Ontario's Booster Seat Laws Explained
Booster seats are extremely important additions to cars having young passengers in them. These seats greatly improve the level of protection for the child in case of collisions and are also mandatory according to the law in Ontario.
Right from the basic requirements as to who requires booster seats, exceptions to the main rule, and requirements for children with special needs, here’s everything you need to know about Ontario’s Booster Seat Laws.
What are Ontario’s basic booster seat laws?
Ontario has multiple conditions and requirements stated clearly when it comes to booster seat laws. According to Ontario’s booster seat laws, all drivers in Ontario (even if they’re from outside Ontario) are required to have a booster seat or child car seat for children under the age of 8. All children between 8 and 16 are also required to wear a seatbelt. Failure to abide by these rules can result in a fine of $240 or a -2 on your demerit points.
When your child is using a seatbelt, it is also a good idea to make sure to check if the positioning of the seatbelt is correct (across the shoulder and chest and not the stomach). Each child must have their own seatbelt and must be seated in the back of the vehicle.
What kind of booster seat should I get for my car?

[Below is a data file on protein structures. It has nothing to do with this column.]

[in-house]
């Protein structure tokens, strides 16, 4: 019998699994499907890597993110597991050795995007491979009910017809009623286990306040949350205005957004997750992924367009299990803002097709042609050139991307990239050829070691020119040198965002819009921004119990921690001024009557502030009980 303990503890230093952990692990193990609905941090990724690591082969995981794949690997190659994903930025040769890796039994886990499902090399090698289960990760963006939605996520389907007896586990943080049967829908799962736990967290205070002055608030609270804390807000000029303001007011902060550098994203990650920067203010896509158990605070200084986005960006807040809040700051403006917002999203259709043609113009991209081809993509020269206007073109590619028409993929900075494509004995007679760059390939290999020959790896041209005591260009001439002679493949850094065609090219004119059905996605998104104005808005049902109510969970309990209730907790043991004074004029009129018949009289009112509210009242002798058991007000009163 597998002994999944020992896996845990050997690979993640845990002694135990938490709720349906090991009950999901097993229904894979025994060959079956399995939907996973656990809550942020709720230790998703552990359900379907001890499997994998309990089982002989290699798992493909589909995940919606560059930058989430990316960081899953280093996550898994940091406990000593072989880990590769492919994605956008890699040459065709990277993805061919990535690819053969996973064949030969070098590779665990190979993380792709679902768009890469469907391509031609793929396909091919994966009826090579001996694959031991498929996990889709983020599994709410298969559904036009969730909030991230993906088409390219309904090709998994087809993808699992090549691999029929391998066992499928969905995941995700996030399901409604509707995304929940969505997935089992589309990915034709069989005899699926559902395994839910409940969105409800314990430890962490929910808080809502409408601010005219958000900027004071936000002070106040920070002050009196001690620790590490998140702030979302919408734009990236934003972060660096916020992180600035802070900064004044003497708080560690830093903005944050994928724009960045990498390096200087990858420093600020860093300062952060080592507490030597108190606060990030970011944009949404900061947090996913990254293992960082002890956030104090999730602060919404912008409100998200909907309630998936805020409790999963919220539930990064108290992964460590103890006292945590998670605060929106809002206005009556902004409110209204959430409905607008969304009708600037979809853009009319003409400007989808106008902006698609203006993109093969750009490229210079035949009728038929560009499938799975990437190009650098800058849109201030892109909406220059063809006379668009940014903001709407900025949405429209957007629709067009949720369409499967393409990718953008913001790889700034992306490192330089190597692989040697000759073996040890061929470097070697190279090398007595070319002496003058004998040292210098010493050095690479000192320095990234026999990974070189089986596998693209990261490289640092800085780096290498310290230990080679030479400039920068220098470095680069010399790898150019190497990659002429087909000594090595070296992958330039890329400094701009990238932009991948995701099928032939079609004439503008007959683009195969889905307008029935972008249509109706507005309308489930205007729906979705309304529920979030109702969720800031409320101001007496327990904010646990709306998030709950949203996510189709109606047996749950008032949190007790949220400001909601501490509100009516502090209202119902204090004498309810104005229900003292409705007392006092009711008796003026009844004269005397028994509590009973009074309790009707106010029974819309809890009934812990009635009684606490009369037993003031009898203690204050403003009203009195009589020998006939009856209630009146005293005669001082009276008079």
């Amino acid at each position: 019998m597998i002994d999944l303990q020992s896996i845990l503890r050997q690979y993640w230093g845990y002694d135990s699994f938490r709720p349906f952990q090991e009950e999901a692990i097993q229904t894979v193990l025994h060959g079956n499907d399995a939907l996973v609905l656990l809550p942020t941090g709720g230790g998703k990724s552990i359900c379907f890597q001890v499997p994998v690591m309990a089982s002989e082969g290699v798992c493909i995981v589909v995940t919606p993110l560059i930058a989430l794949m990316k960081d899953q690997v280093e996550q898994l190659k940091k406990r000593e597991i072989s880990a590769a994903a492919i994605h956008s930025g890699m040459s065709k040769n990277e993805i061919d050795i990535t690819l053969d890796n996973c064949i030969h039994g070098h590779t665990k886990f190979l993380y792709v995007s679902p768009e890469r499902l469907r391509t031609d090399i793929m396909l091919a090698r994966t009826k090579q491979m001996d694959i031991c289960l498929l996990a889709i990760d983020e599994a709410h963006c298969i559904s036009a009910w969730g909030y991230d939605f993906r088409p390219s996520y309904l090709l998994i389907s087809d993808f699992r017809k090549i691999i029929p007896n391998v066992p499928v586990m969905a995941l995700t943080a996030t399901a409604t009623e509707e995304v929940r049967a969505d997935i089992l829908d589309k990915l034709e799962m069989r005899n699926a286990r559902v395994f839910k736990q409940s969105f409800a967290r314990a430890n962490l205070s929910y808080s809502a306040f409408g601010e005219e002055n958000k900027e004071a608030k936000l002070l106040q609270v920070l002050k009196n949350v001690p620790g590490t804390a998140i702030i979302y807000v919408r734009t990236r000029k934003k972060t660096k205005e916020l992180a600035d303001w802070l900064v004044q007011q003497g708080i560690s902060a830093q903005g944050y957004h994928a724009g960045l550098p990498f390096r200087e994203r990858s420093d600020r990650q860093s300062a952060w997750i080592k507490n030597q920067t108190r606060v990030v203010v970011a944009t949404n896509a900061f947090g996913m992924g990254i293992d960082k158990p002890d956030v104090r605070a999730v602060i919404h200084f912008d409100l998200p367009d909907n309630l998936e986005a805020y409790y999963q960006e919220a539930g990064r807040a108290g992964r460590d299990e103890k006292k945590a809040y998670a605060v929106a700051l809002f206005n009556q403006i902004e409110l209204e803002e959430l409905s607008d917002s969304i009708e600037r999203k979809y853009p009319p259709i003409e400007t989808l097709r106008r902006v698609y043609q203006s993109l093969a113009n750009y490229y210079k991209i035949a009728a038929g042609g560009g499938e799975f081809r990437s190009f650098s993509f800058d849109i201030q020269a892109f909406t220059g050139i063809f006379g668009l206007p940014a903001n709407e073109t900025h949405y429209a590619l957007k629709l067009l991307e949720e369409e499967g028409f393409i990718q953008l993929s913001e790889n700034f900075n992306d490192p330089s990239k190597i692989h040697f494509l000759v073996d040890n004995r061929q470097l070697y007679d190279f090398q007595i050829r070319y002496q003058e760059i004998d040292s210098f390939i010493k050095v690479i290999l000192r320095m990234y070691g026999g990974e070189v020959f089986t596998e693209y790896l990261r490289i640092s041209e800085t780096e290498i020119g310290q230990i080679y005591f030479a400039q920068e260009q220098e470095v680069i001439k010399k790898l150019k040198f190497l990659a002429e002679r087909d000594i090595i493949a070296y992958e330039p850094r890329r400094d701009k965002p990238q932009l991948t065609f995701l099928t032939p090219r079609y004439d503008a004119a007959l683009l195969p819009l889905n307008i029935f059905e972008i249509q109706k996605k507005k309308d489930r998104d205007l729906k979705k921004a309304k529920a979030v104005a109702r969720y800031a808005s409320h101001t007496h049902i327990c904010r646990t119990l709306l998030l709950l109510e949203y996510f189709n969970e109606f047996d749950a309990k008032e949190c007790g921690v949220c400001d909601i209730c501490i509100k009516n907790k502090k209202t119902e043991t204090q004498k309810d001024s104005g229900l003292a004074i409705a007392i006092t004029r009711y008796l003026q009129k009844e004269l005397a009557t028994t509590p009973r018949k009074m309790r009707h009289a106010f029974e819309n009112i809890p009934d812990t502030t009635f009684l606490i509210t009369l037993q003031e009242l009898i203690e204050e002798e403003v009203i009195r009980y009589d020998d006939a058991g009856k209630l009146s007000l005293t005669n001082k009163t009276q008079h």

While the following is not required by the law, here are the recommended booster seat specifications for your child:
Be sure to also check the manufacturer’s requirements for the seat you are installing in your car. The seat should also be brand new, within the expiry date, and must have the National Safety Mark Label on it.
Rear-facing seats also have directions mentioned on the seats, and booster seats, in general, must not have stress marks on them. Transport Canada also recommends replacing these seats in case of an accident, even if they do not have any visible indications on them.
Exemptions for Ontario’s booster seat laws
There are some drivers who are exempt from Ontario’s booster seat laws, such as cabs or paid rides or vehicles that have lap belts only. However, cabs that are carrying children for personal reasons, or tied to a school board are still required to have booster seats.
When it comes to children with special needs, additional safety measures can be added. These measures can include safety vests, Snug Seat Hippos, and car beds.
It is important to follow these laws due to the high rate of yearly casualties in Canada. Having the appropriate safety gear for your child can make the world of a difference in case of an accident. For more tips on driving safety, choosing the right winter tyres, and driving on the highway, check out some of our other articles.